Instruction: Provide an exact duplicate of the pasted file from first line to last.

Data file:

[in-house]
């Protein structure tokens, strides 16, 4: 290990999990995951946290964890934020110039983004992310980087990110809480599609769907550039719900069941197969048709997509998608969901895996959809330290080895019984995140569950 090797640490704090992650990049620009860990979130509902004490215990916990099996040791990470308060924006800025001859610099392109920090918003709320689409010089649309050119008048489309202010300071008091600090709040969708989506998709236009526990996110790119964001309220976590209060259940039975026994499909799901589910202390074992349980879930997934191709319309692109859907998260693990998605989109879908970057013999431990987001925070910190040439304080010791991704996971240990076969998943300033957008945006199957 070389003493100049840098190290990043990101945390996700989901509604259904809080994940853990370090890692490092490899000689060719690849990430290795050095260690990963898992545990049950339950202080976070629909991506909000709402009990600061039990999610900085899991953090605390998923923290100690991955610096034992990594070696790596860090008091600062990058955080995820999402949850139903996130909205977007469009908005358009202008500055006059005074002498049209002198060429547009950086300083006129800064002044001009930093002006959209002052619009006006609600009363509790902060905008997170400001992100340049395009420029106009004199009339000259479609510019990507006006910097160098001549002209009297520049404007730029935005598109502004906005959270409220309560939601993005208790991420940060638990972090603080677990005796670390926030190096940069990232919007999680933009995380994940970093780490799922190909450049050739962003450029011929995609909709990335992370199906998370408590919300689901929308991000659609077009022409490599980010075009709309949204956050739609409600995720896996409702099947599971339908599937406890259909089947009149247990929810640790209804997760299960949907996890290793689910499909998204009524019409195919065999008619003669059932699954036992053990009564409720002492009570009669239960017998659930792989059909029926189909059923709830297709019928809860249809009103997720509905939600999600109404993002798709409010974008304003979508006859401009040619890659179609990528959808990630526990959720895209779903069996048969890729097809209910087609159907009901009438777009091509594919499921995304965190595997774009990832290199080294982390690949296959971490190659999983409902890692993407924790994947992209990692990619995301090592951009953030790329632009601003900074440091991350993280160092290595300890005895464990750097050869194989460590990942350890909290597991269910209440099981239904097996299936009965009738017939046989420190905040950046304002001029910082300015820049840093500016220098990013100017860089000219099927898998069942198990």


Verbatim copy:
[in-house]
């Protein structure tokens, strides 16, 4: 290990999990995951946290964890934020110039983004992310980087990110809480599609769907550039719900069941197969048709997509998608969901895996959809330290080895019984995140569950 090797640490704090992650990049620009860990979130509902004490215990916990099996040791990470308060924006800025001859610099392109920090918003709320689409010089649309050119008048489309202010300071008091600090709040969708989506998709236009526990996110790119964001309220976590209060259940039975026994499909799901589910202390074992349980879930997934191709319309692109859907998260693990998605989109879908970057013999431990987001925070910190040439304080010791991704996971240990076969998943300033957008945006199957 070389003493100049840098190290990043990101945390996700989901509604259904809080994940853990370090890692490092490899000689060719690849990430290795050095260690990963898992545990049950339950202080976070629909991506909000709402009990600061039990999610900085899991953090605390998923923290100690991955610096034992990594070696790596860090008091600062990058955080995820999402949850139903996130909205977007469009908005358009202008500055006059005074002498049209002198060429547009950086300083006129800064002044001009930093002006959209002052619009006006609600009363509790902060905008997170400001992100340049395009420029106009004199009339000259479609510019990507006006910097160098001549002209009297520049404007730029935005598109502004906005959270409220309560939601993005208790991420940060638990972090603080677990005796670390926030190096940069990232919007999680933009995380994940970093780490799922190909450049050739962003450029011929995609909709990335992370199906998370408590919300689901929308991000659609077009022409490599980010075009709309949204956050739609409600995720896996409702099947599971339908599937406890259909089947009149247990929810640790209804997760299960949907996890290793689910499909998204009524019409195919065999008619003669059932699954036992053990009564409720002492009570009669239960017998659930792989059909029926189909059923709830297709019928809860249809009103997720509905939600999600109404993002798709409010974008304003979508006859401009040619890659179609990528959808990630526990959720895209779903069996048969890729097809209910087609159907009901009438777009091509594919499921995304965190595997774009990832290199080294982390690949296959971490190659999983409902890692993407924790994947992209990692990619995301090592951009953030790329632009601003900074440091991350993280160092290595300890005895464990750097050869194989460590990942350890909290597991269910209440099981239904097996299936009965009738017939046989420190905040950046304002001029910082300015820049840093500016220098990013100017860089000219099927898998069942198990």